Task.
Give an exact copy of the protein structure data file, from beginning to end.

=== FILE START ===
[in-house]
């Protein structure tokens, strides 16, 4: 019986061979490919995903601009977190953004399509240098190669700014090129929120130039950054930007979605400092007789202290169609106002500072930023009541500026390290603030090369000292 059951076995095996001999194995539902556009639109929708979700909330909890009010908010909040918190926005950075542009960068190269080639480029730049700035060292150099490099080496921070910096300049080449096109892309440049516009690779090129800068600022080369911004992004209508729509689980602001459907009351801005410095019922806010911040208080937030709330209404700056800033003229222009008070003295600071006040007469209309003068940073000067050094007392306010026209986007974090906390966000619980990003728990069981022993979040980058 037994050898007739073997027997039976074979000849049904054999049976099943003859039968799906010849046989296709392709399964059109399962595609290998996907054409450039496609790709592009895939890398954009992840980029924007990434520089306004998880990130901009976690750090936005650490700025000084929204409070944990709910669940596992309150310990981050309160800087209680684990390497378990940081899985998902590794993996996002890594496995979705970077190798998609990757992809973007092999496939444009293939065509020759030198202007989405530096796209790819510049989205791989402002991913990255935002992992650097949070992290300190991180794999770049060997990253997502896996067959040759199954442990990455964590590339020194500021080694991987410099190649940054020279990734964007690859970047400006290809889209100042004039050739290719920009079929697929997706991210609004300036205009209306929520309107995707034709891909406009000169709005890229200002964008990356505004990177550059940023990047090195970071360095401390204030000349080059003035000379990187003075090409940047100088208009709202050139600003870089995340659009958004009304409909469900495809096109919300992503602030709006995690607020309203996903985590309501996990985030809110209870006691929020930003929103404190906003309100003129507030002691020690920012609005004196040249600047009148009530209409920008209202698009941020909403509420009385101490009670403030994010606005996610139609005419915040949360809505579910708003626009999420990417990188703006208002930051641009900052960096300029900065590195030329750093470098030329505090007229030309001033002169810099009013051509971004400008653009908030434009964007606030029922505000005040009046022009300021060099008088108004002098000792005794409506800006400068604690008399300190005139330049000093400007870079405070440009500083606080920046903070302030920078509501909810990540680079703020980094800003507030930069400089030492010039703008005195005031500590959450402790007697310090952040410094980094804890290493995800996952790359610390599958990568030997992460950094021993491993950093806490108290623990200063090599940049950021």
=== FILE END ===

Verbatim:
[in-house]
């Protein structure tokens, strides 16, 4: 019986061979490919995903601009977190953004399509240098190669700014090129929120130039950054930007979605400092007789202290169609106002500072930023009541500026390290603030090369000292 059951076995095996001999194995539902556009639109929708979700909330909890009010908010909040918190926005950075542009960068190269080639480029730049700035060292150099490099080496921070910096300049080449096109892309440049516009690779090129800068600022080369911004992004209508729509689980602001459907009351801005410095019922806010911040208080937030709330209404700056800033003229222009008070003295600071006040007469209309003068940073000067050094007392306010026209986007974090906390966000619980990003728990069981022993979040980058 037994050898007739073997027997039976074979000849049904054999049976099943003859039968799906010849046989296709392709399964059109399962595609290998996907054409450039496609790709592009895939890398954009992840980029924007990434520089306004998880990130901009976690750090936005650490700025000084929204409070944990709910669940596992309150310990981050309160800087209680684990390497378990940081899985998902590794993996996002890594496995979705970077190798998609990757992809973007092999496939444009293939065509020759030198202007989405530096796209790819510049989205791989402002991913990255935002992992650097949070992290300190991180794999770049060997990253997502896996067959040759199954442990990455964590590339020194500021080694991987410099190649940054020279990734964007690859970047400006290809889209100042004039050739290719920009079929697929997706991210609004300036205009209306929520309107995707034709891909406009000169709005890229200002964008990356505004990177550059940023990047090195970071360095401390204030000349080059003035000379990187003075090409940047100088208009709202050139600003870089995340659009958004009304409909469900495809096109919300992503602030709006995690607020309203996903985590309501996990985030809110209870006691929020930003929103404190906003309100003129507030002691020690920012609005004196040249600047009148009530209409920008209202698009941020909403509420009385101490009670403030994010606005996610139609005419915040949360809505579910708003626009999420990417990188703006208002930051641009900052960096300029900065590195030329750093470098030329505090007229030309001033002169810099009013051509971004400008653009908030434009964007606030029922505000005040009046022009300021060099008088108004002098000792005794409506800006400068604690008399300190005139330049000093400007870079405070440009500083606080920046903070302030920078509501909810990540680079703020980094800003507030930069400089030492010039703008005195005031500590959450402790007697310090952040410094980094804890290493995800996952790359610390599958990568030997992460950094021993491993950093806490108290623990200063090599940049950021």